This post is in partnership with DripWorks. All thoughts and words are my own.
In summer, keeping a vegetable garden well watered means keeping an open tap like you haven’t seen since your last kegger in college. But in the western United States, the little rainfall we’ve seen this winter can make it seem like summer year-round. And that makes our finite resource ever more precious in spite of the few rainstorms that did pass through in recent weeks.
Despite record-breaking precipitation last year from Alaska down to California, 38.4 percent of the US is once again facing drought, the highest percentage since the 40 percent recorded in May 2014. Over 44 percent of California is currently considered to be in moderate drought, reservoirs in the Colorado River Basin are at alarmingly low levels, and bone-dry farmland across the country has resulted in poor pasture and crop conditions. According to the Climate Prediction Center, it’s looking like another dry year ahead.
For those of us in urban areas, it’s sometimes hard to wrap our heads around the fact that our water supply is dwindling. After all, we simply turn on the tap and water magically falls, as much as we’d like. But I think a lot of gardeners (especially edible gardeners) feel the struggle, financially and emotionally, every time a new seed is sowed or another bounty is brought in.
In a conservation-conscious area, this could mean a bit of creative planning, cutting back on raised beds or finding ways to reuse gray water. But irrigate your garden right, and your crops can continue to drink up without exceeding your city’s water restrictions. In fact, you’ll be able to tend your vegetable garden while saving water at the same time.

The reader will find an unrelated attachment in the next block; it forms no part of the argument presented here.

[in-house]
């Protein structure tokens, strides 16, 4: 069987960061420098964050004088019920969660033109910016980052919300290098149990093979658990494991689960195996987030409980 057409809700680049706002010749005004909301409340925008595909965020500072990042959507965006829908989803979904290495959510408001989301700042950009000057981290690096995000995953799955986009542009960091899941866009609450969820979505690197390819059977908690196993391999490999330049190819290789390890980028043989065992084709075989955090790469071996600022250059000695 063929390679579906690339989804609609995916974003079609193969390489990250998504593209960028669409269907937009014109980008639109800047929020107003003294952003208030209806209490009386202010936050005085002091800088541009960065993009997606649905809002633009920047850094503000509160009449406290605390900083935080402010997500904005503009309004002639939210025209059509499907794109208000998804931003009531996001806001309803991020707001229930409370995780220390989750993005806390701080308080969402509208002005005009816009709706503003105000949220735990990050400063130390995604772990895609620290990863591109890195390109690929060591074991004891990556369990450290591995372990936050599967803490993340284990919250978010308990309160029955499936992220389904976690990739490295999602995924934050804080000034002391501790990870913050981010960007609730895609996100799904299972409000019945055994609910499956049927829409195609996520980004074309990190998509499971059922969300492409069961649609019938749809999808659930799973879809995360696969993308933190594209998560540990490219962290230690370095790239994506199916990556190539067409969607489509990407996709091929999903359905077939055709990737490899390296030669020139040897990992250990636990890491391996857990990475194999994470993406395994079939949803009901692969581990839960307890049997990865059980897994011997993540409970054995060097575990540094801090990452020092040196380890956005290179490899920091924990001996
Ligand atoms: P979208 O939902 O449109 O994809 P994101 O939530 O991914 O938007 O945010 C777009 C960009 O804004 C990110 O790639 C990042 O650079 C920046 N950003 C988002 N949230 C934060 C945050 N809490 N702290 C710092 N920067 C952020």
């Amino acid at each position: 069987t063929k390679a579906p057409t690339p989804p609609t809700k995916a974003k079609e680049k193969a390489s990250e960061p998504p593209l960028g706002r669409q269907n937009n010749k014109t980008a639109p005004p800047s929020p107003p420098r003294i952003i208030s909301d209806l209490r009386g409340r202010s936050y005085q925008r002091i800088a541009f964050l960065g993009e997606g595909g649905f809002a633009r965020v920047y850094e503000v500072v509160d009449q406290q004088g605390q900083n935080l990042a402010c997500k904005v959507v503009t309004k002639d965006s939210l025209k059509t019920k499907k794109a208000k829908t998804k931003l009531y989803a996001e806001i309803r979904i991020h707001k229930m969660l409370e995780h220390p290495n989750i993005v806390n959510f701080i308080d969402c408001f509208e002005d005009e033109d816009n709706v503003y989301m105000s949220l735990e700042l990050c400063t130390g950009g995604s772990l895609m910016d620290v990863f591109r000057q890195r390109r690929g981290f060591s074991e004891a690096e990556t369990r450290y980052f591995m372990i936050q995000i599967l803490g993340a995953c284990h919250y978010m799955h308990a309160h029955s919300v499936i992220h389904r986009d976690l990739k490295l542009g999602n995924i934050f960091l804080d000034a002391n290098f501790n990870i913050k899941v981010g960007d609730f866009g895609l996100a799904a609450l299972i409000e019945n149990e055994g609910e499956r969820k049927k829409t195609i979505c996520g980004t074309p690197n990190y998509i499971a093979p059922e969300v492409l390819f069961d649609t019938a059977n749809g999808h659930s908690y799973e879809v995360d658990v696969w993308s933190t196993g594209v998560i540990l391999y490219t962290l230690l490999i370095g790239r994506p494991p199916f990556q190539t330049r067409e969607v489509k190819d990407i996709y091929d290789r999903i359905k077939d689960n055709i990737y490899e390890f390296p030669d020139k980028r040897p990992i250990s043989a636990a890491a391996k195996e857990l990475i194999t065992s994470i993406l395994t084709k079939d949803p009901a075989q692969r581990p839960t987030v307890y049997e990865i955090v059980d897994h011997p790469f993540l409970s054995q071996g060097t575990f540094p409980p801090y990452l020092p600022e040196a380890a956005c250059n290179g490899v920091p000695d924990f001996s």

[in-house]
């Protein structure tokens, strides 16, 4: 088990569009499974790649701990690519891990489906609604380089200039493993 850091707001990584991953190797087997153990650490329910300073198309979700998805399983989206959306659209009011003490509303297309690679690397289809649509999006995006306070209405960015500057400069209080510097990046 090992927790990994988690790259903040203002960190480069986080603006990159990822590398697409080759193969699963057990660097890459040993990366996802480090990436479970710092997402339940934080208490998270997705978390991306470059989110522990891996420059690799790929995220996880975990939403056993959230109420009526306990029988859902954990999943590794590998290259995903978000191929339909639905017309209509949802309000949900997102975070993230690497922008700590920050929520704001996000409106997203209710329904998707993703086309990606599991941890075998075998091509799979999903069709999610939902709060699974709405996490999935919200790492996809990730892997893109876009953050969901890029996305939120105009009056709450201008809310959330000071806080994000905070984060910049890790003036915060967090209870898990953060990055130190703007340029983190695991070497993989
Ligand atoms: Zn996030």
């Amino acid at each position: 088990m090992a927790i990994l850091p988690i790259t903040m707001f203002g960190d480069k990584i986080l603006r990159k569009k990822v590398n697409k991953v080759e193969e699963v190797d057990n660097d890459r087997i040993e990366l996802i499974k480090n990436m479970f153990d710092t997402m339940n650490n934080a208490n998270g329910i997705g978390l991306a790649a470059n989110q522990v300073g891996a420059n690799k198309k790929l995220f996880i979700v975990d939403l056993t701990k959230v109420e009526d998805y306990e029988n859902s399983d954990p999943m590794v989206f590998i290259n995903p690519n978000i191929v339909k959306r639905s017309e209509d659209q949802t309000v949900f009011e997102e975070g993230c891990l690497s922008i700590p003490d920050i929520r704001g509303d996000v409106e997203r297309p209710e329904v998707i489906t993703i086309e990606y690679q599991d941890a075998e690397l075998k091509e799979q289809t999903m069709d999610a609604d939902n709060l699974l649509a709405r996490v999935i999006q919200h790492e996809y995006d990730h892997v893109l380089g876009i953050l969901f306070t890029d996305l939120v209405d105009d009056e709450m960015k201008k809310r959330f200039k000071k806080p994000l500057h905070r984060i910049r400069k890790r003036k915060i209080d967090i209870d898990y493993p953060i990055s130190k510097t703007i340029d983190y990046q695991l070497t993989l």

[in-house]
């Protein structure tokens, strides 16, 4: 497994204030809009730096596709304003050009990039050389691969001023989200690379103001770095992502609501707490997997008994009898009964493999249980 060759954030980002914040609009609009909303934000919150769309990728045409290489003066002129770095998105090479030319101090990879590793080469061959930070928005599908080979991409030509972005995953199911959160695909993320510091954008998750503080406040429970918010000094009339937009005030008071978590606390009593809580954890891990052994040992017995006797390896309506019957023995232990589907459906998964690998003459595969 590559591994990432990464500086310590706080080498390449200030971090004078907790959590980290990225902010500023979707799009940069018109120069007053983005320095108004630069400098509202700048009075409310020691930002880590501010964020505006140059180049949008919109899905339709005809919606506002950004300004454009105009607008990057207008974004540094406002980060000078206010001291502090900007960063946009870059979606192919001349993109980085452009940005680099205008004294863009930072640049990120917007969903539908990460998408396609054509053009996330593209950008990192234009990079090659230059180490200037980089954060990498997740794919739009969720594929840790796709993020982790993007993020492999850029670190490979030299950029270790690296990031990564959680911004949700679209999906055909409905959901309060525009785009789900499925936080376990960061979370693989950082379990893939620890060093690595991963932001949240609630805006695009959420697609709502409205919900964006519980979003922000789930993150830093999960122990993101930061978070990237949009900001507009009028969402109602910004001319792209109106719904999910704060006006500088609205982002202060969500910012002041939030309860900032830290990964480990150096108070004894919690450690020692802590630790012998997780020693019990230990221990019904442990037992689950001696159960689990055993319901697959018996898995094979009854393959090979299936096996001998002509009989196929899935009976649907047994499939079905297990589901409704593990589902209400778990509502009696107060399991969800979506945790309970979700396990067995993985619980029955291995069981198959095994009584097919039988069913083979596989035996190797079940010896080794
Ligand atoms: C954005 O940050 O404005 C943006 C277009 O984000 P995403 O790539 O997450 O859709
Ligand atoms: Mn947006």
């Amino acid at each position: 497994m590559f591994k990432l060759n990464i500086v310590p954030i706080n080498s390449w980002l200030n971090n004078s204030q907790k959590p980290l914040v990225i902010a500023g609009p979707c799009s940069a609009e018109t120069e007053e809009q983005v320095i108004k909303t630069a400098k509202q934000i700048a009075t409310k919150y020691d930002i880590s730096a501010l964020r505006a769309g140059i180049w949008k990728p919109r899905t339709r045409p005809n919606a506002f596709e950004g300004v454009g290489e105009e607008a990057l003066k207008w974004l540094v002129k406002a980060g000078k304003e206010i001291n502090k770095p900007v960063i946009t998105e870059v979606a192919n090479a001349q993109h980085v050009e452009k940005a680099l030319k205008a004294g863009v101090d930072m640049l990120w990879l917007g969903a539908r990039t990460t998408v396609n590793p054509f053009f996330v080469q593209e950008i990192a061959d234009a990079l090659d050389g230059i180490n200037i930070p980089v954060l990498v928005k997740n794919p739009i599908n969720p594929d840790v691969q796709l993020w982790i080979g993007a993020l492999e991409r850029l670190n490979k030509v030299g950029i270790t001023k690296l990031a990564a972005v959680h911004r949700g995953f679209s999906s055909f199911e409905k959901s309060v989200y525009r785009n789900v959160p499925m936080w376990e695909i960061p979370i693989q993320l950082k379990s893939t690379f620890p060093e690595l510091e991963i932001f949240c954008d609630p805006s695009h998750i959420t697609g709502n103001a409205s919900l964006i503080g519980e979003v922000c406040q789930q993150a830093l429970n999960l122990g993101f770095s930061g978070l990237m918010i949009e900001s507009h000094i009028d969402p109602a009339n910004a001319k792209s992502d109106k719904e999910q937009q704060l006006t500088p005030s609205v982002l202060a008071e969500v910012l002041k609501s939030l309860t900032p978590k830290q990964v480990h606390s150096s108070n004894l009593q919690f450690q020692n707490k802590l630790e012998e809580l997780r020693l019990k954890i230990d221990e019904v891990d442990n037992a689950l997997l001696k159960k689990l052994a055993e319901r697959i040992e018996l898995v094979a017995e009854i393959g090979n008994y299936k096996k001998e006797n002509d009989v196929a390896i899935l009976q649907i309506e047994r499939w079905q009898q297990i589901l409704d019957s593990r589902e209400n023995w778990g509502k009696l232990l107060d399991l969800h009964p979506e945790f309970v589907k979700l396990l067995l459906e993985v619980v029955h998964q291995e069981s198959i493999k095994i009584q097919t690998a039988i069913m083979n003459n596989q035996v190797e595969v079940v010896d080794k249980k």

Two new things happened in my house after I moved from a perennially mild climate to a cold and snowy climate: boot trays and overwintered houseplants. Lots of overwintered houseplants.
In fact, they’re not even houseplants in the sense of peace lilies or mother-in-law’s tongue (low-light varieties that live inside all year), but plants like bloody dock. And mint. And lemongrass. They’re plants that moved with us to Oregon after we dug them out of our California garden, and they’ve been hibernating in a sunny window for the past few months, waiting patiently for the frost to pass.
(And, um, that could be a while… I’ve heard stories of frost happening in June here!)
Early spring can feel like a game of garden roulette: sunny and warm one week, tempting you to transplant all those tomatoes you’d started inside, then wet and cold the next week, reminding you that frost isn’t entirely out of the picture.
If you’re itching to get outside but the unpredictable weather is reigning you in, there’s still plenty you can do around the yard before (and aside from) sowing seeds or putting tender seedlings in the ground. The name of the game in March is “clean-up,” and this checklist will walk you through all the sometimes forgotten (or intentionally overlooked) tasks to help you tune-up your garden for prime planting season.
My daughter loves to be in the kitchen. (Perhaps a budding cookbook author herself?) She loves to watch me cook and mimic what I do, whether it’s stirring up a pot or pouring liquid from one bowl to another.
She loves it so much, in fact, that we’ve had to install a gate across the opening to our kitchen because it was easier than childproofing each and every cabinet and drawer. Her curiosity and enthusiasm for pot lids, pot holders, tea towels, food containers, and mixing bowls meant they were always scattered on the floor or disappearing into the living room, where she often set up her own makeshift cooking space.
For months I kept an eye on Craigslist for a reasonably priced play kitchen when I realized that my favorite kitchens, the stylish Charlie and Chelsea collections from Pottery Barn Kids, were over $700! Sorry, Gemma, I love you but I could buy a lot of things for the real kitchen for that much. When I found this KidKraft Culinary Kitchen at a steep discount (after stacking a few coupons on the Target site), I decided to jump on it.
I started my first seeds of the season last week — tomatoes, my favorite summer crop. I like to give them a head start by sowing the seeds indoors so that come March (if I’m lucky), I can harden them off and transplant them outside.